• Carrot cake with lemon cream-cheese frosting (Chris Middleton)Source: Chris Middleton

It’s hard to beat a great carrot cake with lemony cream cheese frosting. Decorate the cake with edible flowers from the garden, if you have them.






Skill level

Average: 3.1 (43 votes)

The ‘naked’ method (where you don’t add an outer layer of frosting) I’ve used here for icing the cake, is quick and easy, with spectacular results.


  • 350 g (12½ oz/2⅓ cups) plain (all-purpose) flour 
  • 1 tbsp baking powder
  • 1 tbsp ground cinnamon
  • 1 tsp ground nutmeg
  • ½ tsp ground cloves
  • 160 g (5½ oz/1 cup) dextrose
  • 310 ml (10½ fl oz/1¼ cups) macadamia or sunflower oil
  • 200 g (7 oz/⅔ cup) apple purée (see note)
  • 6 eggs
  • 3 carrots (about 350 g /12½ oz), finely grated
  • 150 g (5½ oz/1½ cups) walnuts or pecans, roughly chopped (optional)
  • edible flowers, to decorate (optional)


Lemon cream cheese frosting

  • 250 g (9 oz) cream cheese, softened
  • finely grated zest of 1 lemon
  • 125 g (4½ oz) butter, chopped into cubes and softened
  • 1 tbsp freshly squeezed lemon juice
  • 160 g (5½ oz/1 cup) dextrose

Cook's notes

Oven temperatures are for conventional; if using fan-forced (convection), reduce the temperature by 20˚C. | We use Australian tablespoons and cups: 1 teaspoon equals 5 ml; 1 tablespoon equals 20 ml; 1 cup equals 250 ml. | All herbs are fresh (unless specified) and cups are lightly packed. | All vegetables are medium size and peeled, unless specified. | All eggs are 55-60 g, unless specified.


Cooling time: 10 minutes

Preheat the oven to 160°C/320°F (fan-forced). Grease three 4 cm (1½ in) deep, 20 cm (8 in) round cake tins and line the bases with non-stick baking paper. If you don’t have three tins, you can cook the cakes
in two batches. 

Sift the flour, baking powder and spices into a large bowl and set aside.

Whisk the dextrose, oil, apple purée and eggs together in a large bowl until well combined. Stir in the carrot and nuts (if using), then fold in the sifted flour mixture.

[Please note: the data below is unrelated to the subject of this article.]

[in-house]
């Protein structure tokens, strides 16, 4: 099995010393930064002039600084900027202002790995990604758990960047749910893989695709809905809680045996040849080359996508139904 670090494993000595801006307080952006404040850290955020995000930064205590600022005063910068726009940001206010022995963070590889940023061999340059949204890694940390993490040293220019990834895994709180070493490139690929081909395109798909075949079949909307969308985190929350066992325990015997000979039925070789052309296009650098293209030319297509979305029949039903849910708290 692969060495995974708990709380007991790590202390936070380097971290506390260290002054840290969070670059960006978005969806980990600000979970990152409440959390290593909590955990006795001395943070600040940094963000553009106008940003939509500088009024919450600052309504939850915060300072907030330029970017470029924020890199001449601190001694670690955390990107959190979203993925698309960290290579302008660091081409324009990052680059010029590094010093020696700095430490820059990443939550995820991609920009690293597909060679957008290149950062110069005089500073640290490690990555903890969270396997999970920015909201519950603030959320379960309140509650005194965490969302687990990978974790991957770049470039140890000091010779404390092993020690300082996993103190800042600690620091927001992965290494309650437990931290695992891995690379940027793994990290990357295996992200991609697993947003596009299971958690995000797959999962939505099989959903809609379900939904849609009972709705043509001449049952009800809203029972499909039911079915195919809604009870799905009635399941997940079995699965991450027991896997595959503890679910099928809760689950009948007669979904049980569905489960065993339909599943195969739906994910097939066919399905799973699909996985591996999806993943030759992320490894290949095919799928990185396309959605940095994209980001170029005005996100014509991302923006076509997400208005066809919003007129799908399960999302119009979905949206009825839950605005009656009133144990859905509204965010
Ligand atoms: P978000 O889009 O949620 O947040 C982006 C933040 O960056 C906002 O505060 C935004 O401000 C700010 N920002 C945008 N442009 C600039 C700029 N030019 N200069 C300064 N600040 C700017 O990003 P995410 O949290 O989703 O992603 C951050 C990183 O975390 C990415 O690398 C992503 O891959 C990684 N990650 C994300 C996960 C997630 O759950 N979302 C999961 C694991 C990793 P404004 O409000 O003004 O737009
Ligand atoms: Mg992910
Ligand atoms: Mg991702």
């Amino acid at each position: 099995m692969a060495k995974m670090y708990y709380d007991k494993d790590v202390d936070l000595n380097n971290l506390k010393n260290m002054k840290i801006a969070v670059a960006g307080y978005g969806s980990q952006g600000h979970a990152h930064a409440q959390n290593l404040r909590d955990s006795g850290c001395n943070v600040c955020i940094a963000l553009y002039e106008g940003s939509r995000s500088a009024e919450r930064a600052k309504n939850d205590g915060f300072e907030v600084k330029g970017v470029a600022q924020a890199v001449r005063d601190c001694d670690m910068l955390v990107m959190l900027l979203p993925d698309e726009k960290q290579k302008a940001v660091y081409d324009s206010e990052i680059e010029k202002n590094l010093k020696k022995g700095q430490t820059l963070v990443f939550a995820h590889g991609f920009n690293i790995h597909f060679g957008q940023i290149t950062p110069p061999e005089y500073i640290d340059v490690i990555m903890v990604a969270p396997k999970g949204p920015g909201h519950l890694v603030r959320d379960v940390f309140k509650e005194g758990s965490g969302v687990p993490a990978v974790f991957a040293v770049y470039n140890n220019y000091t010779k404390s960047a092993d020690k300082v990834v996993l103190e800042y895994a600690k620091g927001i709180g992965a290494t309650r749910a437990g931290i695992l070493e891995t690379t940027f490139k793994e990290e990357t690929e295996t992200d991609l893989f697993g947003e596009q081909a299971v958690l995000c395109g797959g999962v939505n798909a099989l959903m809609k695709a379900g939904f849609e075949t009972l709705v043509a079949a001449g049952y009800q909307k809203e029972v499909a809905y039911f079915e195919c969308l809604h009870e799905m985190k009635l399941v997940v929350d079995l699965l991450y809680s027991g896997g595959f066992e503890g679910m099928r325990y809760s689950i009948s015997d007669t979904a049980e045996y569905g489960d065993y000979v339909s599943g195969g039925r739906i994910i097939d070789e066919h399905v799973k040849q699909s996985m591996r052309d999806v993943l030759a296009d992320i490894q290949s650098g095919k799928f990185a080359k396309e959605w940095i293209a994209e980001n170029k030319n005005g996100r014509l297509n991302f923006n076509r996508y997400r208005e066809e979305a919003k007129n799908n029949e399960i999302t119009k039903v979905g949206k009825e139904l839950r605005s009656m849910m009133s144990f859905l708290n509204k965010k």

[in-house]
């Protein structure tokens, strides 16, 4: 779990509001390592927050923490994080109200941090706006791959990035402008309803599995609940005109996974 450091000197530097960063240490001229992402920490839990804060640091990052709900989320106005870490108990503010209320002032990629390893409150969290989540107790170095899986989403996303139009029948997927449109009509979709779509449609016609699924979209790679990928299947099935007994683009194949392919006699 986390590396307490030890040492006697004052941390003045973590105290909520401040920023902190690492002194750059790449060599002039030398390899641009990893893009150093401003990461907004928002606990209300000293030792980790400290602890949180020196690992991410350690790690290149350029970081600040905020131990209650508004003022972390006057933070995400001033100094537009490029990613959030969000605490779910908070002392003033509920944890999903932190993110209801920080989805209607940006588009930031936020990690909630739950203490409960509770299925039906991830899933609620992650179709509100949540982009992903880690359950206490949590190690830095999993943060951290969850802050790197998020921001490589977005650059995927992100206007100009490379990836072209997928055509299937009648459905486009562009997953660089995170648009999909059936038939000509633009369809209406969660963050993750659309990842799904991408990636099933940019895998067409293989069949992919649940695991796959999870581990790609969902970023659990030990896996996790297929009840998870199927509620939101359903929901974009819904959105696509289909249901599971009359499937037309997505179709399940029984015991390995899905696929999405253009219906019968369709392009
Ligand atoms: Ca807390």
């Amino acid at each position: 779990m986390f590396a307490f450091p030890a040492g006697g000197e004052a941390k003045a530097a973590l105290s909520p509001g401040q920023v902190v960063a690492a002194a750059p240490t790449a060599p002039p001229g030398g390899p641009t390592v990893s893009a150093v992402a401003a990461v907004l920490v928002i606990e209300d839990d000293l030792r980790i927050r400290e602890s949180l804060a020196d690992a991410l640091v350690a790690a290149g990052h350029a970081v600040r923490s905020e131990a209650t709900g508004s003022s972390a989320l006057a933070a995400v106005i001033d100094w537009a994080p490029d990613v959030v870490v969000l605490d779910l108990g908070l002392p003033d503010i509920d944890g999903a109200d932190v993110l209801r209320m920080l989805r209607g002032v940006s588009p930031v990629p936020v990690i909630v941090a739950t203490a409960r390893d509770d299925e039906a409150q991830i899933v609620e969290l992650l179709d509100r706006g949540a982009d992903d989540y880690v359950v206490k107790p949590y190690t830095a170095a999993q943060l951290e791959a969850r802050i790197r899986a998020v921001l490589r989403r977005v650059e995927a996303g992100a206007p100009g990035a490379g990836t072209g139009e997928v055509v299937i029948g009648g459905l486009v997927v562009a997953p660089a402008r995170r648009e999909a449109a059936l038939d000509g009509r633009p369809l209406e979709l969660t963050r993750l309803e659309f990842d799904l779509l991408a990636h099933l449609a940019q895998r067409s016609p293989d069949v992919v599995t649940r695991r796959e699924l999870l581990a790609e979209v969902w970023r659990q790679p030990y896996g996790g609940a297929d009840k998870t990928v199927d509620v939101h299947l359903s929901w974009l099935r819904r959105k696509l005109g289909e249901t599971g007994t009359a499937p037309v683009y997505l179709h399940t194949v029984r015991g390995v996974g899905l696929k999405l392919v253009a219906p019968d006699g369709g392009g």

Divide the cake batter evenly between the prepared tins (I like to weigh it – about 500 g (1 lb 2 oz) of batter for each tin). Smooth the surface with a spatula and bake for 18–20 minutes or until a skewer inserted into the centre comes out clean. Remove from the oven and leave to cool for 10 minutes before turning out onto a wire rack to cool completely. 

For the frosting, beat the cream cheese and lemon zest with an electric mixer until smooth. Add the butter 4–5 cubes at a time and beat until light and fluffy. Add all of the lemon juice and the dextrose a few spoonfuls at a time, and beat until well combined.

Use straight away, or store in the refrigerator in an airtight container for 2–3 days. Before use, bring back to room temperature and re-beat until smooth and creamy.

If the cakes are slightly domed, trim the tops off to level them with a long sharp serrated knife. 

Put a little dollop of frosting in the centre of a serving plate and place four strips of baking paper around the edge. This will help to keep the plate clean of any icing. Place one layer of cake on the prepared plate. Spread about 160 g (5½ oz) of the frosting over the cake, taking it just over the edges. Repeat with the remaining two layers, placing the top layer of the cake bottom-side up (to achieve a sharp edge). Spread the remaining frosting over the top and side of the cake. Smooth off any excess frosting to achieve a ‘naked’ effect, just exposing the side of the cake. Remove the protective strips of baking paper from under the edges of the cake. Decorate with edible flowers, if desired. 

This cake can be made a day in advance and stored in the refrigerator, covered loosely with plastic wrap. Decorate with flowers, just before serving.



• Apple purée helps to add bulk to recipes that have had the cane sugar removed, as well as providing natural sweetness and fibre. Peel, core and roughly chop 4 large apples (about 800 g/1 lb 12 oz). Put the apples and a splash of water in a medium saucepan over medium-low heat. Cover and cook, stirring occasionally, for 8–10 minutes or until tender. Stir and mash the apples, still over the heat, until broken down – they should be mushy and quite thick. Remove from the heat and set aside to cool. It is fine to have a little bit of texture, but if you prefer a smooth sauce, whiz in a food processor or use a hand-held blender and purée until smooth. The purée will keep for 3–4 days in an airtight container in the refrigerator. It also freezes well for a couple of months – portion the purée into small containers or spoon into ice-cube trays, freeze and seal in an airtight container. Makes 600 g (1 lb 5 oz/2 cups).


This recipe is from Incredible Bakes (Smith Street Books). Photography by Chris Middleton.